Bee Hydration: Do Bees Need Water?

Do Bees Drink Water?

Bees play a critical role as pollinators for flowers, crops, and wild plants. To power their essential work enabling plant reproduction through the transfer of pollen between blossoms, bees require nourishment in the form of food and water. While nectar and pollen from flowers provide bees with carbohydrates and proteins, water is also an important consumable bees seek out. This raises the question – in what ways do various bee species find and drink water to meet their hydration needs?

This article explores the water drinking behaviors of bees, covering topics such as:

  • The functions of water for bees
  • Sources where bees access water
  • Methods bees use for drinking water
  • Seasonal differences in water foraging
  • Impacts of water deprivation on bee health
  • Providing clean water sources for bees

Understanding bee hydration biology and water-seeking habits allows us to support our essential pollinator partners by ensuring they have access to the water they require for hive strength. Read on to learn more about the techniques bees employ to take in life-sustaining water.

beekeeper working on a beehive next to flowers

Why Bees Need Water

Water serves several key functions for bee survival:

  • Thinning thick honey for feeding larvae and newly emerged adult bees
  • Cooling hives through evaporative cooling via water-spreading and fanning
  • Diluting crystallized honey stores to make them usable
  • Moistening pollen to form “bee bread” to prevent spoilage
  • Cleaning themselves and maintaining hygiene in the hive
  • Metabolizing food and producing enzymatic secretions
  • Oil collecting for waterproofing hair and preventing desiccation

Like all living organisms, bees require water for digestion, waste removal, temperature regulation, and general functioning.

Where Bees Source Water

Bees obtain water from:

  • Puddles, ditches, streams, ponds, and other natural standing water sources
  • Leaky outdoor spigots, irrigation systems, and yard sprinklers
  • Fountains, birdbaths, ponds, and ornamental backyard water features
  • Wet sand and mud around shorelines and riverbanks
  • Morning dew condensing on grass blades and leaves
  • Juicy fruits like watermelon, grapes, and oranges

Ready availability and accessibility are key factors in water sites attracting bee visitors.

beekeeper smoking out bees and harvesting honey

How Bees Drink and Absorb Water

To ingest and carry water back to the hive, bees:

  • Extend their proboscis (tongue) to suck up droplets and pools of water directly
  • Collect water within their crops or honey stomachs normally used for nectar transport
  • Gather dew or rain using specialized hairs on their legs and bodies that capture moisture
  • Scrap off soil from damp banks, mixing it with nectar to form transportable “mud honey”
  • Chew and consume juicy fruits, obtaining water from their high moisture content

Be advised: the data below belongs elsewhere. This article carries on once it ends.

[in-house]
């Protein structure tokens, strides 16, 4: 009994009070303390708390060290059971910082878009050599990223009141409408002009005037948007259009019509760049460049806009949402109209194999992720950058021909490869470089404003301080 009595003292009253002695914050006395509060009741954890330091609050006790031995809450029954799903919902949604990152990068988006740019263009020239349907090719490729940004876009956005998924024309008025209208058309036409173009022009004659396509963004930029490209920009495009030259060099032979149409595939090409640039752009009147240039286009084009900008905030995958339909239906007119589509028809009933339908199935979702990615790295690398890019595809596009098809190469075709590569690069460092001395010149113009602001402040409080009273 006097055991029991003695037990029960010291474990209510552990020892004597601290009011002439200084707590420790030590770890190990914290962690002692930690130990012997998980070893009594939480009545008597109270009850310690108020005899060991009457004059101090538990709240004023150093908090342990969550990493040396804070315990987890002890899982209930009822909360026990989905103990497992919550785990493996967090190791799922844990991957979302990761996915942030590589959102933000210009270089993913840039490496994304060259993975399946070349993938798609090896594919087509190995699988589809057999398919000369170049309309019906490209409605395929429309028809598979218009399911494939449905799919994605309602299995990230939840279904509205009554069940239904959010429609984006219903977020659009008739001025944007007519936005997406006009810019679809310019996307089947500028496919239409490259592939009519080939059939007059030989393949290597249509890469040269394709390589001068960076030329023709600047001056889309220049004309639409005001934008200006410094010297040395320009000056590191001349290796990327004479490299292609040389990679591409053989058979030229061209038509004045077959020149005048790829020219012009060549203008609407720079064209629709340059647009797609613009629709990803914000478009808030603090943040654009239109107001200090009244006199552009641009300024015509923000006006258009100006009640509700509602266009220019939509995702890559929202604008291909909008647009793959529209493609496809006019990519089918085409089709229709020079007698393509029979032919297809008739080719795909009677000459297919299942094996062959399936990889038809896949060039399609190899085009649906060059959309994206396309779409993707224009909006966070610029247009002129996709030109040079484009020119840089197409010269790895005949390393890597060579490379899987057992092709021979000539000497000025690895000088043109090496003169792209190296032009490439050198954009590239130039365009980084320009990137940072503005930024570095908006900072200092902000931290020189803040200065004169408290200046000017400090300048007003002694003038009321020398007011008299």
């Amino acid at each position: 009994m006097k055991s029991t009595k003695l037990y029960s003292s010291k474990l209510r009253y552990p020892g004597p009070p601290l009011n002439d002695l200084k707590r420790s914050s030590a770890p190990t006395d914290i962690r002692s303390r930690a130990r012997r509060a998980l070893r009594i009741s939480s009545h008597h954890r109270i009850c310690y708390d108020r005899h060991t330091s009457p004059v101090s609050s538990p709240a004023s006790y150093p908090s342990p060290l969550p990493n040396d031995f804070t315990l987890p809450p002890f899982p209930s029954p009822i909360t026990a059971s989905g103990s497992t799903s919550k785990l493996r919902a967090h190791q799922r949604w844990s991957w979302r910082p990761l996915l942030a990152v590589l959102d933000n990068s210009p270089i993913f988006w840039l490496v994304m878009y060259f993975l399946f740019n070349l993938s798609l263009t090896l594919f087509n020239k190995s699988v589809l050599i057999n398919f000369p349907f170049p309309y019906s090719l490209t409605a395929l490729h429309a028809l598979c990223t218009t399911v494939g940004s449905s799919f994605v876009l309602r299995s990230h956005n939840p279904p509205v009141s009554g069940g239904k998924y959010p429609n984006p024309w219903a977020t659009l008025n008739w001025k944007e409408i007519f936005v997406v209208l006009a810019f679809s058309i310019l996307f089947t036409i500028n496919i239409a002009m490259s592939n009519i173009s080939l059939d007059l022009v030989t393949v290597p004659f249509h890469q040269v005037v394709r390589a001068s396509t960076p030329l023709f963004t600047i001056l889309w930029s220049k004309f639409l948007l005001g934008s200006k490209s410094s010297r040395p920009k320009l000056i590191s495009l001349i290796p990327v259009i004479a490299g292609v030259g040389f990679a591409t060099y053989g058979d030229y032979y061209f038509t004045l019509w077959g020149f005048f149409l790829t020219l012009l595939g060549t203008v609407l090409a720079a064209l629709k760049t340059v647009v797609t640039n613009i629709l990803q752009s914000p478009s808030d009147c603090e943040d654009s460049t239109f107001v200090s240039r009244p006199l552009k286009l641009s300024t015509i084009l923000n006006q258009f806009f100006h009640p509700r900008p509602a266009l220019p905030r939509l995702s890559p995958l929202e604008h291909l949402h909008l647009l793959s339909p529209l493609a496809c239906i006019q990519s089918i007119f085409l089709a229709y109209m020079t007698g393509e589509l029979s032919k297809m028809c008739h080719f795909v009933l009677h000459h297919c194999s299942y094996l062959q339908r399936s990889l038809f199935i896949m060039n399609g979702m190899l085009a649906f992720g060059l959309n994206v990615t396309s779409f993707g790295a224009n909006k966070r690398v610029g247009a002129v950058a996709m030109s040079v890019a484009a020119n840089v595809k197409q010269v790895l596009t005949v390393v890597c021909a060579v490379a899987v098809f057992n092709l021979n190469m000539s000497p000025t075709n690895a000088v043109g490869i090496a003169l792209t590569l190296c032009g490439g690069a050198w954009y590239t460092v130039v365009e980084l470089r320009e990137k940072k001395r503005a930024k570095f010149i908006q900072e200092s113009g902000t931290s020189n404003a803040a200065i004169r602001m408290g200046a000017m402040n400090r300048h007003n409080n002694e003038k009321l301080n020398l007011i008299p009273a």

Bees have an array of creative adaptations for accessing this life-essential liquid even in dry conditions.

Seasonal Variations in Water Foraging

During warmer months, bees boost water collection:

  • In early spring, more water aids preparation of brood nests and rearing young.
  • In summer, water aids cooling hives and thinning honey for rapid feeding as colonies are most populous.
  • In fall, water helps dilute honey stores to prevent detrimental crystallization over winter.

Conversely, during winter bees are in cluster mode and do not forage for water, relying on stored honey which requires little dilution while metabolically inactive.

beekeeper harvesting honey

Impacts of Water Shortages on Bees

Insufficient water intake causes major health problems for bees:

  • Dehydration leads to thick honey that can’t be fed to larvae and new bees. Larval death results.
  • Lack of evaporative cooling makes it harder for bees to regulate ideal hive temperatures. This stresses colonies.
  • Undiluted honey and pollen are difficult for bees to utilize. Nutrition suffers.
  • Bees may have to travel long distances for water, wasting energy and risking overheating or predation far from the hive.
  • Poor hygiene results from insufficient cleaning water enabling parasites, bacteria, and viruses to thrive.

Access to ample nearby water sources is thus essential for healthy, productive bee colonies.

Providing Clean Water Sources for Bees

Beekeepers and gardeners can help bees thrive by:

  • Installing a small backyard pond with floating landing platforms, gravel edges, and shallow areas for easy access.
  • Setting up a water station with tiers of trays, sponges, or cups with pebbles offering safe footing.
  • Filling birdbaths daily, adding rocks, corks, or marbles for drowning prevention.
  • Frequently misting garden plants to provide hydration without soaking bees.
  • Supplying a clean water feeder with honey bee attractant in commercial apiaries.
  • Ensuring water sources have a sloped or textured entry for easy exit.
  • Avoiding deep water troughs and unramped pools where bees may become trapped.

With some thoughtful effort, we can repay bees for their pollination services by offering them the water their colonies depend on.

beekeeper smoking out beehive


While bees obtain carbohydrates from flower nectar and proteins from pollen, they also require a steady supply of clean water. Bees source water from natural pools, fruits, dew collection, and leaky manmade systems. They employ specialized structures and methods to suck, carry, and consume this vital liquid. Ensuring adequate nearby water, especially during hot and dry periods, sustains healthy bee colonies. By understanding bee hydration needs, we can help provide ideal habitats that support our essential pollinator partners. The availability of water shapes the environment’s capacity to nourish life.